Патент USA US2133683код для вставки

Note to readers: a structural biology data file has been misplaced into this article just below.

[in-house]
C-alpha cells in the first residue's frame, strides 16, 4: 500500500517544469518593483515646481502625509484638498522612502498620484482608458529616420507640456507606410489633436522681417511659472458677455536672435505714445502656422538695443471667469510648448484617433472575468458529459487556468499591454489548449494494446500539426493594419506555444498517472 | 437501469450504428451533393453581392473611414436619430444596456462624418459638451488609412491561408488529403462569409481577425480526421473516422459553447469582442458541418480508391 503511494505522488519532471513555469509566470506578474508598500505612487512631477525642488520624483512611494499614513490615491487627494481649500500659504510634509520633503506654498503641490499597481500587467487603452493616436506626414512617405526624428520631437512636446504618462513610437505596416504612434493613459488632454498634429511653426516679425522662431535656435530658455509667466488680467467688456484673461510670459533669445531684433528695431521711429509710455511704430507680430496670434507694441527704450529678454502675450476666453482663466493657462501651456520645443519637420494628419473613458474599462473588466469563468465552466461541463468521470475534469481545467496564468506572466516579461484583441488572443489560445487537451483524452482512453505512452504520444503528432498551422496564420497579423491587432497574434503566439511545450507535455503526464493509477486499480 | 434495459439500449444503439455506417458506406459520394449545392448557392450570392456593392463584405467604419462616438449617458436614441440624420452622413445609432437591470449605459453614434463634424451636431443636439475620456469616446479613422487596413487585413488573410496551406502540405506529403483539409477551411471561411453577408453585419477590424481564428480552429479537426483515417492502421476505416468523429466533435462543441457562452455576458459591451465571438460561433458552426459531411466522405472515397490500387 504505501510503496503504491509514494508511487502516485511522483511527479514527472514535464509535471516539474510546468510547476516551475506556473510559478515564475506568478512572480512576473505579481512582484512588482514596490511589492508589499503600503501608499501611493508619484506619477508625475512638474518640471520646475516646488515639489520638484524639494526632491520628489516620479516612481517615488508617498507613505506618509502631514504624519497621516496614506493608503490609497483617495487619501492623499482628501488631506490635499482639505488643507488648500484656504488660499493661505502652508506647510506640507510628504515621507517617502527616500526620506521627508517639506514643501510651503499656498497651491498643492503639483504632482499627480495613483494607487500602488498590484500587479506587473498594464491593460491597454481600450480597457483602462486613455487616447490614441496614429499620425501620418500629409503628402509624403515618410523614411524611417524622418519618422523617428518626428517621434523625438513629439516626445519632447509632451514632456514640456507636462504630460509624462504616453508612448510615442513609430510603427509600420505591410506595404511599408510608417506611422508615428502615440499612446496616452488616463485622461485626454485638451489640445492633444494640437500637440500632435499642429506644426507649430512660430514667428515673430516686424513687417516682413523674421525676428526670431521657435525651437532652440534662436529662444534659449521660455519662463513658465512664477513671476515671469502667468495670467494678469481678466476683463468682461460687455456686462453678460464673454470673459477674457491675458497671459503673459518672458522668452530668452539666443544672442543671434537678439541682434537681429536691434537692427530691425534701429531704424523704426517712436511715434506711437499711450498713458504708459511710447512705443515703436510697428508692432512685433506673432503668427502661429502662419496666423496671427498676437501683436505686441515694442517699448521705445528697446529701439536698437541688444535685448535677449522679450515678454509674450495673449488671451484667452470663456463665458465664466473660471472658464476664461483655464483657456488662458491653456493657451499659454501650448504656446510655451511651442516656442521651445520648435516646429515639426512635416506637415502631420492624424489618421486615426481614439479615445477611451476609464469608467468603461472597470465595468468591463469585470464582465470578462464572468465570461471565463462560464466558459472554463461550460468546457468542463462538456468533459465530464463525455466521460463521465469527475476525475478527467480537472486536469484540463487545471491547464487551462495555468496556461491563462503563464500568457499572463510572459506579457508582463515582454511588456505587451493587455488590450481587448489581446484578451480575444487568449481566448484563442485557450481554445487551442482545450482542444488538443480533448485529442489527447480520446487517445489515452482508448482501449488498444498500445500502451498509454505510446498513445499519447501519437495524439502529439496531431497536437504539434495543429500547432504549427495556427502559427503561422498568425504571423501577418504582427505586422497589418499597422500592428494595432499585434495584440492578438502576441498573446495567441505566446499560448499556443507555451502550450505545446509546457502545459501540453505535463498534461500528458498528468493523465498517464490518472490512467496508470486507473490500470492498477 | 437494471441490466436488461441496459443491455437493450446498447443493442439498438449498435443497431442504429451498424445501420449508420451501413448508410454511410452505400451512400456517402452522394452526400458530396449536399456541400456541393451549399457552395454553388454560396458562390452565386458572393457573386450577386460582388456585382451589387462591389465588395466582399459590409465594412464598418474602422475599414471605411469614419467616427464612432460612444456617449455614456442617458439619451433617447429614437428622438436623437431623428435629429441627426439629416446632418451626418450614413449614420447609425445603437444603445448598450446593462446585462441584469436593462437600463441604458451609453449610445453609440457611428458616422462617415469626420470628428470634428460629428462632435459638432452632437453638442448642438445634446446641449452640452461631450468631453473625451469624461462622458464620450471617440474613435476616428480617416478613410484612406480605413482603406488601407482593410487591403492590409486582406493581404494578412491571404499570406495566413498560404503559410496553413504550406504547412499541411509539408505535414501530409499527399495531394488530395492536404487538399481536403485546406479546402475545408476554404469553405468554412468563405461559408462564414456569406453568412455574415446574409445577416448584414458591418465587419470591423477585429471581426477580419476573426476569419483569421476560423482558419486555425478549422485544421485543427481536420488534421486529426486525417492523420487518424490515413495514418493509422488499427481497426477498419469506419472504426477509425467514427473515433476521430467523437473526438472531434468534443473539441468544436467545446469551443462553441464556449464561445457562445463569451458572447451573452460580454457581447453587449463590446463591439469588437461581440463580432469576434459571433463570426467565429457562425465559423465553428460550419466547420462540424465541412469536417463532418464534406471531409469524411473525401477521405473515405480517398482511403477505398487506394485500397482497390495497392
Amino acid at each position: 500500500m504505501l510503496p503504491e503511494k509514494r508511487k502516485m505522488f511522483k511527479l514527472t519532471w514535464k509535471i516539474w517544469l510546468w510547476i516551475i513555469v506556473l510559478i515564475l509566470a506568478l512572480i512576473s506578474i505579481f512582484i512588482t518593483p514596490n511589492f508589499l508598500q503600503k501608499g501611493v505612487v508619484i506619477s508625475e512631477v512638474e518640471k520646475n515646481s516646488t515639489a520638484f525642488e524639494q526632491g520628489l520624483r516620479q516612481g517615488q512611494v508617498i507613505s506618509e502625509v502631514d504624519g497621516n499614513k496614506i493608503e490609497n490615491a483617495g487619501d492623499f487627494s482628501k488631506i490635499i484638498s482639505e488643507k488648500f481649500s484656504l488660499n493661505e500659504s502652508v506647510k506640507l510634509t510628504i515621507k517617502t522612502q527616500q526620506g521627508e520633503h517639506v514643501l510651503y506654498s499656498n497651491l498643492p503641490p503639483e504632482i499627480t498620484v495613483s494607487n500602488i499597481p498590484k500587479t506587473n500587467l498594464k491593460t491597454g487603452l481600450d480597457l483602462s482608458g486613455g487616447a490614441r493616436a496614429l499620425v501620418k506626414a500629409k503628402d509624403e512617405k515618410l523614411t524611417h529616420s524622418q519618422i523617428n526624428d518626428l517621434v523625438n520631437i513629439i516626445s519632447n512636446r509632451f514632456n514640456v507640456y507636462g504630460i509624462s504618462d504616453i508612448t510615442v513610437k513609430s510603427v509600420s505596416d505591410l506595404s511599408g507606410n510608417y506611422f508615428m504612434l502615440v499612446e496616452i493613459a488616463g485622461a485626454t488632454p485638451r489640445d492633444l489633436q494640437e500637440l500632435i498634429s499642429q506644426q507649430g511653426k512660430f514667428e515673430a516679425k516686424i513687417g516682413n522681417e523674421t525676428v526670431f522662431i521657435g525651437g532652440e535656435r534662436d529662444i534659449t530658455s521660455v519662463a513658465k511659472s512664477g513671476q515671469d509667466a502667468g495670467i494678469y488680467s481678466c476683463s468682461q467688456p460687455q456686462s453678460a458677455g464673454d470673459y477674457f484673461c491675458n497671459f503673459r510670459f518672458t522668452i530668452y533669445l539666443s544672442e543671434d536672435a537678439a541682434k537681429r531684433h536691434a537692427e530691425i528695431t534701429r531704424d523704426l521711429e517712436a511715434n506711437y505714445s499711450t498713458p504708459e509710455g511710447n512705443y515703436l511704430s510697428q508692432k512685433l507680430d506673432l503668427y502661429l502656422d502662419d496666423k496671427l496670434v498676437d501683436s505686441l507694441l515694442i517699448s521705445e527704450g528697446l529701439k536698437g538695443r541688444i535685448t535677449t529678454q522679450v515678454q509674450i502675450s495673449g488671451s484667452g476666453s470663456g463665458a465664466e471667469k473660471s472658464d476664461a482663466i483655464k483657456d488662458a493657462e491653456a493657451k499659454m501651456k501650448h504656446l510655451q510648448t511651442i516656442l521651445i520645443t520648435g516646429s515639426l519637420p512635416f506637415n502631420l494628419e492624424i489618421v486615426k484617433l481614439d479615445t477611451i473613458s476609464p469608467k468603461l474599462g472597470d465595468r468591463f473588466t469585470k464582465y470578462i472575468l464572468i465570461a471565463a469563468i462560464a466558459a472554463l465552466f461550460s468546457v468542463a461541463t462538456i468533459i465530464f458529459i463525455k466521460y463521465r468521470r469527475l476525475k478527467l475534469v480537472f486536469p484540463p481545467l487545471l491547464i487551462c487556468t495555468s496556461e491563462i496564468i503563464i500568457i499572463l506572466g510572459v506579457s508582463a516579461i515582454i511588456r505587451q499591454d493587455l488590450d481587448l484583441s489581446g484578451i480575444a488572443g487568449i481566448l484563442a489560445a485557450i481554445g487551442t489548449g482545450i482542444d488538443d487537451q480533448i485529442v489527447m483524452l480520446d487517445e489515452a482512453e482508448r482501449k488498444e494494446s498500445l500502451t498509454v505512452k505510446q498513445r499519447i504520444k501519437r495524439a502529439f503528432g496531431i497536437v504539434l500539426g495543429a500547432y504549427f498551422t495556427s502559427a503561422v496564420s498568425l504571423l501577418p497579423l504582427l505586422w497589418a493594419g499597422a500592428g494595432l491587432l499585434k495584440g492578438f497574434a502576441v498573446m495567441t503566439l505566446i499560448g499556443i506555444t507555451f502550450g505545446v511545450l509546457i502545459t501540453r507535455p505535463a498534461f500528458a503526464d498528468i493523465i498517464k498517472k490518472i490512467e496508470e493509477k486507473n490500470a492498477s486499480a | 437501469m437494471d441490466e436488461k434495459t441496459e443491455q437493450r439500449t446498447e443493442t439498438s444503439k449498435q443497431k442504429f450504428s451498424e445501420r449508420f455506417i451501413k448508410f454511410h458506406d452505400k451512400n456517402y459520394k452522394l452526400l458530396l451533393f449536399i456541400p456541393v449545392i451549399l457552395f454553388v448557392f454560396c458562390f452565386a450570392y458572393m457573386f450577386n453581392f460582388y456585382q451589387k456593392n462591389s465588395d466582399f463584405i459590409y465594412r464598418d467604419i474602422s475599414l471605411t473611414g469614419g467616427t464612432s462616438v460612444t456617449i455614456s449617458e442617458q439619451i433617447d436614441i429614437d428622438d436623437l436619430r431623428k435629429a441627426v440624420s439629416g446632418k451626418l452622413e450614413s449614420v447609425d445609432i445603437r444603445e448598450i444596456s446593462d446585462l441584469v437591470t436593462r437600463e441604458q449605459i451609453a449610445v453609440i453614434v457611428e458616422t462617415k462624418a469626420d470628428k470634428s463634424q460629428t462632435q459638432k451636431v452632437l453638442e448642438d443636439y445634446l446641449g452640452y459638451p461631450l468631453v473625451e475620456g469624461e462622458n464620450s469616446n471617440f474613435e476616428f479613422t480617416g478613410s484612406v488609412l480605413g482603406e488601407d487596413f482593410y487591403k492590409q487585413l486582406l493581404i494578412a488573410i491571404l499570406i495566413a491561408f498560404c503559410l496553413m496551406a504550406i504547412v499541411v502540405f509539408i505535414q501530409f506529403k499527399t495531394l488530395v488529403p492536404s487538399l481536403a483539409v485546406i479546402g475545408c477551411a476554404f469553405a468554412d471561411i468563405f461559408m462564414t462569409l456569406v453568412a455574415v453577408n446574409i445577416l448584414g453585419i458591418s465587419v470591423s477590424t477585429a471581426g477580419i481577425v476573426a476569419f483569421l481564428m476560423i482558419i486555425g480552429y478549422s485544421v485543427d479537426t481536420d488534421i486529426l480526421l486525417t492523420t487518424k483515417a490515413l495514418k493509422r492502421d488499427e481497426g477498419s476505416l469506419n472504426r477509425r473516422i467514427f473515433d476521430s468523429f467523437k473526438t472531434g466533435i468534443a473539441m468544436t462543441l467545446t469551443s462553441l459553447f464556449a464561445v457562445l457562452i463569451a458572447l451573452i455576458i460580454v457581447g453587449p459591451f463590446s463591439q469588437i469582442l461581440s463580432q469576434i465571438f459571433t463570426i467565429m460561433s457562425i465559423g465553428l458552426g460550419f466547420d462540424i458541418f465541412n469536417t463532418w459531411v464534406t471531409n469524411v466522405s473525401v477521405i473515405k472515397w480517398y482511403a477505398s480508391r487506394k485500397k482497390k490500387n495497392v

Oct. 18, 1938. ‘ E. R. BLACK 2,133,683 BUILDING COVERING Filed Oct. 24, 1955 ‘3y 3 Sheets-Sheet 1 é'a’wardfoacve?md Oct. 18, 1938. E. R. BLACK 2,133,683 BUILDING COVERING Filed Oct. 24, 1955 3 Sheets-Sheet 2 my jaw, Oct. 18, 1938. E, R BLACK 2,133,683 BUILDING COVERING Filed Oct. 24, 1935 // / I ‘4/19 3 Sheets~She¢t 3 2,133,683 Patented Oct. 18, 1938 UNITED STATES PATENT OFFICE _ 2,133,683 BUILDING covnamo Edward Roscoe Black, Chicago, Ill., assignor .to Black Systems, Inc., Chicago, 111., a corpora tion of Illinois Application October 24, 1935, Serial No. 48,524 3 Claims. (Cl. 108-24) create more or less open ?ssures through which My invention relates to building coverings. More particularly it relates to covering units adapted for application along the corners of buildings,—corners which may be either out 5 wardly directed, such as roof ridges, or inwardly directed, such as roof valleys. For years it has been common practice to cover the outside walls and roofs of buildings with what is generally termed “prepared roo?ng”, composed 10 of substantially uniform thick sheet material, such as asphaltum impregnated paper stock or “felt”. Sometimes such prepared roo?ng is pro vided with a protective and decorative coating of crushed stone or other resistant material, and 15 sometimes it is used uncoated or plain. One in herent characteristic of such “prepared roo?ng” is that it is not self-sustaining at normal temper atures; that is, it does not retain bends formed moisture may penetrate to cause leaks. Further more, when the corners are covered with over lapping shingles of uniform thickness, the adja cent edges of the overlapped and overlapping 5 units do not register or align, detracting from the appearance of the covering at the corners. One of the objects of my invention is to provide preformed corner units which, in spite of the in herent tendency of the material to flatten, will 10 be receivedon the job in properly bent condition to ?t corners. Another object is to provide pre-formed corner units of prepared roo?ng material which are shaped to compensate for the‘ overlapping so as 15 to insure proper alignment of edges when they are overlapped. I Another object is to provide a method of pre paring pre-bent corner units from normally ?ex therein, but tends to flatten. Another character 20 istic is that, while it may be bent relatively easily ible material and insuring that they arrive on the 20 job in pre-bent condition. ‘ while warm, it can be bent with increasing di?l Another object is to provide corner units from culty as its temperature is lowered. Such prepared roo?ng is supplied in units ?exible prepared roo?ng material wherein acute bends, such as would injure the material, may be which may be in the form of individual‘ or mul 25 tiple shingles or in long strips commonly called avoided. 25 Other objects and advantages will hereinafter “roll roo?ng”. And whether the units employed, have been individual or multiple shingles or roll' . appear. roo?ng, it has been the practice to cover the cor-, ' ners of the buildings (such ‘as the ridges or the 30 roof valleys) in one of two ways-either with a strip of the roll roo?ng or with overlapped shin gles similar to those constituting the rest of the covering. ‘With either practice it has been the custom to bend the strips or shingles “on the 63 O! job" to try to have them conform to and ?t over ‘The accompanying drawings illustrate several forms of corner units, picture typical methods of applying them to corners, and show suitable ar- 30 rangements for insuring the retention of the de sired pr'e-bent shape until they are laid. In the drawings: , Fig. 1 is a perspective of one form of corner unit having two corners or. bends; 35 Fig. 2 is a top plan of a .blank of roo?ng mate or within the angles of the corners. Such expedients are unsatisfactory for a num ' rial from which the unit shown in Fig. 1 is formed; Fig. 3 shows a typical outwardly directed or ber'of reasons. Thus, with either practice, the bending of the strips or shingles on the job to convex comer, such as a roof ridge installation, 40 cause the same to fit the corners, is detrimental to the units and frequently'is not done easily or properly. For example, the tendency of the mate rial composing the units to become hard and brittle, particularly during the cooler seasons or 45 time of day, causes it to bend with di?iculty and with danger of cracking and fracture at the line of the bend. The lines of fracture constitute lines of weakness where the covering may fail in a relatively short time. The breaking and ex 50 posure of the ?bres permit the relatively rapid drying out (i. e., loss of asphaltum) with the result that the units soon become weakened and more easily loosened from the fastenings and blown from the roof or wall. Not infrequently 55 the cracks may be deep enough practically to employing the form of unit illustrated in Figs. 40 1 and 2; ' Fig. 4 is a typical inside or concave corner in stallation, such‘ as (/a roof valley, part of the ?at-surface covering'being removed to show how the edges of the corner units underlie the same; 45 Fig. 5 is a perspective of another form of corner unit having only one corner or bend; I _ Fig. 6 is a top plan of the blank for forming the unit shown in Fig. 5; Figs. 7—'8,_ 9—10,"11--12, and 13-—l4 are re- 50 spectively perspective views of units and top plans of blanks for other forms of units; Fig. 15 is a typical installation showing corner units employed to cover the upstanding seams of a tin roof or side wall; 66 Fig. 16 shows a building, on the side walls and roof of which corner units are employed at in side and outside corners and over seams on the ?at surfaces of the roof; Fig. 17 shows one arrangement for retaining the units in pre-bent condition, and Fig. 18 shows another arrangement for retain ing the units in pre-bent condition. The corner unit shown in Fig. 1 has a ?at 10 tapering mid section I ?anked at opposite sides by ?at rectangular inclined sections 2 and I. The angles between the mid, or what may be termed the truncating section, and the ?anking. or what may be termed the wall engaging sec ll tions are such that, with the mid section resting on the apex of the corner to be covered, the two ?anking sections will be inclined therefrom at the same amount so as to remain parallel to the edges ‘I and I respectively. Corner units may be formed from such blanks by bending them along the bend lines I and II so that, as previously stated, the two ?anking sections 2 and I are angularly related to each other at substantially the angle of the corner to be covered. If the units are to be used to ?t over and cover outwardly directed or convex corners, such as a roof ridge, they are bent along the converging lines of bend I-II so that the substantially the slope of the sides of the roof protective coating is on the convex side, as shown or wall forming the building corner. in Fig. 1. If, on the other hand, they are to be used to ?t within and cover an inwardly directed 20 In other words, the angle at which the inclined sections 2 and I slope toward each other is substantially the angle of the corner to be covered although the‘ mid and ?anking sections are jointed to gether at angles less acute than the angle of the corner. The unit is formed from a quadrilateral blank such as shown in Fig. 2 having two straight parallel end edges 5 and I and two straight side edges 1 and I which converge toward each other from the edge I to the edge I. This longitu 30 dinally tapering unit-blank of the desired size for easy handling and application and to insure a good appearance when laid, is cut from a piece of ?exible prepared roo?ng of the desired uni form thickness. While the blank is still warm 35 enough to bend easily, accurately and without danger of fracture, it is bent along two lines I and II which extend between the two parallel end edges I and I and converge toward each other from edge I to edge I at substantially the same 40 angle as the side edges ‘I and I converge toward 45 terial less than the width along edge I, i. e., the butt width. For example, if the butt width of the unit is 12" and the material is %" thick, the width of the unit at the lap or exposure line a—b should be approximately 11%". Of course, the lines of bend I and II should converge by or concave corner, such as a roof valley, they should be bent along the converging lines I-II in the reverse direction so that the coated side forms the concave surface of the unit. The laying of what may be termed convex units (i. e., those having the protective coating on the convex surface) upon an outwardly directed corner such as a roof ridge, is illustrated in Fig. 3. Thus, beginning at one end of the ridge, say the left-hand end, the convexlywbent (i. e., - coating on the outside) units are successively laid with the wider edges at the left and constituting the exposed or what is generally termed the butt edge. Each unit except the ?rst overlaps, with its wider or exposed part, the narrower concealed 35 part of the preceding unit down to the lap line a—b, and each except the last is overlapped down to its lap line a-b by the succeeding unit. Each unit as it is laid may be anchored in place by suitable means, such as ordinary roo?ng nails each other. Thus, the sides of the tapering mid driven through the body between the tip and or truncating section are de?ned by the lines of bend I and II and the rectangular ?anking or wall engaging sections are de?ned by the opposite lines of bend and the edges ‘I and I respectively. lap line so that when the succeeding unit is laid over it the fastening will be covered. In this way the wider portions of each unit are exposed, the The angle at which edges ‘I and I and the bend lines I and II converge toward each other, in order to insure proper alignment of the ad being nested or telescoped within and covered by the wider portion of the succeeding unit. And because of the taper, the edges of the overlapped and overlapping portions of adjacent units sub iacent edges of overlapping and overlapped units narrower portions of each down to its lap line . should be such that at and along the lap line stantially register or align. , The laying of what may be termed concave units (i. e., the line parallel to its end edges to which a unit will be overlapped by the next succeeding (1. e., those having the protective coating on the unit) the length of the outer surface of the unit concave surface) within an inwardly directed will substantially equal the length of the inner .corner, such as a roof valley, is illustrated in surface of the unit along the edge at the larger Fig. 4. In such a situation the units are laid end. The amount or degree of taper depends, in the manner previously described except that strictly speaking, upon the thickness of the ma the smaller end of each is at the lower end and terial composing the units, upon the angle of the constitutes the exposed or butt edge. Fig. 5 shows a corner unit having only one angle corner to which the unit is to conform when in position, and upon the region or line between the and two sections. Such units may be formed and end edges I and I which marks the amount the used where the material is thin and ?exible unit overlaps and is overlapped by two adjacent enough to permit its being bent, without danger units, 1. e., the length ‘of butt exposure or, as it is of rupture or undue weakening, at an angle sum often termed, the “length to the weather". For ciently sharp or acute to conform to the corner all practical purposes, however, I have found that to be covered. Such a unit may be formed from for the range of comer angles usually encoun a blank like that pictured in Fig. 6. tered, the diiference in angularity may be dis— The unit has two ?at tapering sections II and regarded; in other words, that only the thick II which converge to an apex or line of bend II. ness of the material and the length of area to be It is formed from a quadrilateral blank having exposed need be taken intoaccount. ‘Thus, re 70 ferring to Fig. 2, if the length or area from the two parallel end edges II and II and two con verging side edges II and II. The line of bend edge I to the line a—b is to be exposed when the I‘I extends between the end edges II and II and unit is laid, then the edges ‘I—I should converge equidistant from the converging side edges II (i. e., the unit taper from butt to tip) so that the and 2 I. The taper of the unit like that previously described should be such that the width at the width at 0-1) is twice the thickness 0! the ma . 65 70 75 3 2,188,688 lap line a—.b is twice the thickness of the ma terial less than the width at the edge ll. Blanks of this variety are bent along the line‘ I‘! with the coated surface on the convex side when out wardly directed corners are to be covered and with the coated surface on the concave side when inwardly directed corners are to be covered. The ?nished units are laid in the same manner as explained with reference to the form shown in 10 Figs. 1, 3 and 4. When it is desired to cover corners rising from and extending along the ?at‘ surfaces of roofs or walls, it will be found necessary to pro— vide the units with additional sections or skirts 15 which can lie ?at upon the roof or wall and serve to receive the attaching means, such as in Fig. '7 may be advantageously employed in the covering of old metal roofs. Because of the up standing seams formed in making .the joints be tween adjacent edges of the sheets constituting a metal or, as it is generally termed, a "tin" roof, the repair or recovering of such roofs with pre— pared roofing has been a di?icult and unsatis factory matter. Ordinarily the seams are too high and too sharp to permit the usual types of prepared‘ roo?ng to be laid directly upon and 10 over them. They soon cut through the rela tively soft prepared roo?ng material. Conse quently, the usual practice has been to pound down and ?atten the seams before laying the overlying covering of prepared roo?ng material. 15 But this practice is unduly costly and, unless roo?ng nails. Several forms of such units and the blanks from which they may be formed are very carefully done, the seams may still pro ject enough to cut through the overlying cover shown in Figs. 7—8, 9--10, 11-12, and l3—14. A ing. 20 typical use for such units is shown in Fig. 15, . By the use of my corner units these difficulties 20 are avoided. Thus, as shown in Fig. 15, the spaces wherein a so~called “tin roof” is covered by strips of roll roo?ng and the upright seams which Join between the seams ll of the old roof may be the strips of the old metal covering are covered overlaid with covering units of the standard ‘types, such as strips 49 of roll roo?ng. The by my corner units. In order that the outer edges of overlapping edges of these strips may come up almost to the seams of the underlying metal covering or they units of this skirted type may align or reg ister, it is necessary that the skirts taper to may overlap them. The strips may be anchored compensate for the taper of the midsection, i. e., taper by the same angles, but in the reverse di 30 rection. Consequently, such units are formed from substantially rectangular blanks rather than from tapering ones. Thus, referring particularly to Fig. 8, the blank from which the unit shown in Fig. 7 is formed is a rectangle having parallel front and rear edges 25 and 26 and parallel side edges '21 and 28. The ?at midsection 29 is de?ned by two lines of bend 30 and SI which converge toward each other from one to the other end of the unit. The angle or amount of taper is such that at the lap lines a-b the width of the midsection is substantially twice the thickness of the material less than its width at the edge 25. Converging lines of bend 32 and 33 de?ne the outer edges of the sloping sections 34 and 35 and the inner edges of the skirt sections 36 and 31, the outer edges of which are de?ned by the par allel side edges 21 and 28 respectively. The con vergence of lines of bend 32 and 33 is the same 50 as that of lines 30 and II. Such blanks form units such as shown in Fig. 7 when they are bent along the lines 30, ll, 32 and 33. The unit shown in Fig. 9, which is formed 55 from a blank such as shown in Fig. 10, is es sentially like that pictured in Fig. -'l. The prin cipal difference is that its midsection I0 is rela tively wide. In the unit shown in Fig. 11, which is formed 60 by the blank shown in Fig. 12, there are two similar midsections converging or sloping to an apex 4| so that the covered corner may exhibit a more pointed appearance. ‘ A rounded appearance at corners may be pro 65 vided by using units such as shown in Fig. 13. The blanks from which such units may be formed are shown in Fig. 14. This unit differs from those illustrated in Figs. '7 to 11, in that the sections other than the two skirts 45 and 48 are merged 70 into a single tapering roll-section 41. The type of section 41 is such that its outer periphery at the lap line a—b is twice the thickness of the material less than the inner periphery at the larger end. 15 Fig. 15 shows how units of the type illustrated down by applying nails near enough to the edges so that they will be covered by the skirts of the corner units. After the strips are laid the gaps 30 therebetween and the‘ seams of the old roof are both covered by applying thereover corner units in overlapping relationship as heretofore described. The bending of the units, to form therein the 35 one or more corners, may be accomplished in various ways. Thus. for example, after being cut from the sheet of roofing material, the then ?at blanks may be bent in a press equipped with com plementary punch and die members having sur faces disposed at the proper angles. Or the blanks either during or after the process of cut ting them from the sheet of roo?ng material, may be lightly scored along the lines of bend and‘ sub sequently bent by hand. Or it may be found suf ?cient in the formation of coated units merely to 45 omit or remove narrow strips of the coating mate rial long the lines of bend to render them, along such lines, suf?ciently ?exible relative to the re mainder so that units may be readily bent by 50 hand. After the blanks are bent to form the desired shape of units, the units are retained in angular form against the natural tendency of the mate rial to ?atten until they are received on the job,—preferably until just before they are placed 55 in position on the building. Figs. 17 and 18 show two satisfactory methods of sustaining the units to insure the retention of the desired bends or corners. As shown in Fig. 17, groups of the formed units, usually enough to constitute a practicable package, are stacked in nesting rela tion upon a support 50 which is shaped to con form to and ?t the concave side of the units after they have been bent in the desired angles. 65 The stack of nested units and the retainer form are then bound together in any suitable manner, as by one or more encircling wire loops 5|, so as to insure that the units can not ?atten out as it is their natural tendency to do, because of 70 the inherent ?exibility of the material,-par ticularly if the weather is warm. In the use of such retainer forms, convex units will be stacked with the coated surfaces on the outside or away from the form, while concave units will be stacked " 4 2,188,683 with the coated surfaces on the inside or toward while the unit is still bent packaging the same the form. Fig. 18 shows another method of retaining the units in pre-formed condition. According to packaging against the natural tendency of the material to ?atten, removing the unit from the this arrangement the units are stacked in a suit able container, such as a box 52, the width of which is just sumcient to accommodate the units in pre-bent condition. Of courseusince the units would have to spread or increase in width in 10 order to ?atten, the sides of the box sustain them so that the corner thereof is maintained by the package, and applying the unit in position on the building before the normal tendency to ?at ten substantially varies the angle into which the unit was bent. 2. The method of preparing and applying a building covering unit from a sheet of prepared and insure'their retention in the pre-bent form ' roofing material which at normal temperatures in which they are inserted, is too ?exible to retain bends formed therein and It will be observed that by forming the unit with a plurality of bends, the bends individually may be less acute than the angle of the building corner to be covered thereby while cumulatively they may substantially conform to that angle. In other words, the ?at sloping wall contacting sections which incline toivard each other at sub stantially the angle of the corner to be covered (e. g., the pitch anglexof the roof at ridge or at subnormal temperatures cannot satisfactorily be bent, consisting of cutting a quadrilateral fiat unit from a sheet of the material, bending the 15 valley) are connected by one or more truncating sections which join each other and the wall con tacting sections at angles less acute than the 25 building angle to be covered. If desired, the lap line of the units may be indicated so as to insure that successive units are laid to provide the proper overlap or length to the weather. Thus, the side edges of each 30 unit may be marked in any suitable manner, such as by the small projecting lugs 60 shown in Figs. 1 and 2 or by small recesses or cuts as shown at 6| in Figs. 5 and 6 to show the location of the imaginary line a—b. Having illustrated and described several typi 35 cal embodiments of my invention, what I claim unit while warm to form a plurality of corners having angles which cumulatively approximate the permanent total angle the unit is to assume when placed, while the unit is thus bent packag ing the same so that the corners formed therein 20 are maintained by the packaging against the natural tendencyof the material to ?atten, sep arating the unit from the package, and placing the unit in position on the building before the normal tendency to ?atten can substantially vary the angle into which the unit was bent. 3. The method of preparing and applying building-corner covering units from a sheet of flexible prepared roo?ng material which at nor mal temperatures is incapable of retaining bends 30 formed therein and at subnormal temperatures cannot be satisfactorily bent, consisting of cut ting ?at unit-blanks from a sheet of the mate rial, bending each unit-blank while it is warm to form a unit having a corner of approximately the angle to be assumed when the unit is placed and desire to secure by United States Letters on a building, before a unit has time to ?atten Patent is as follows: stacking the same in corner-nesting relation with 1. The method of preparing and applying a 40 building covering unit from a sheet of prepared roo?ng material which at normal temperatures is incapable of retaining bends formed therein and at subnormal temperatures cannot be bent without injury, consisting of cutting a quadri lateral ?at unit from a sheet of the material, bending the unit while warm to form a corner therein having approximately the angle to be permanently assumed when the unit is in place, other like units, sustaining independently of themselves the stacked units in angular form 40 against the natural tendency thereof to ?atten, separating and removing units from the stack, and placing the removed units in position on the building before the natural tendency to ?atten can substantially vary the angle into which each 46 unit was bent. EDWARD ROSCOE BLACK.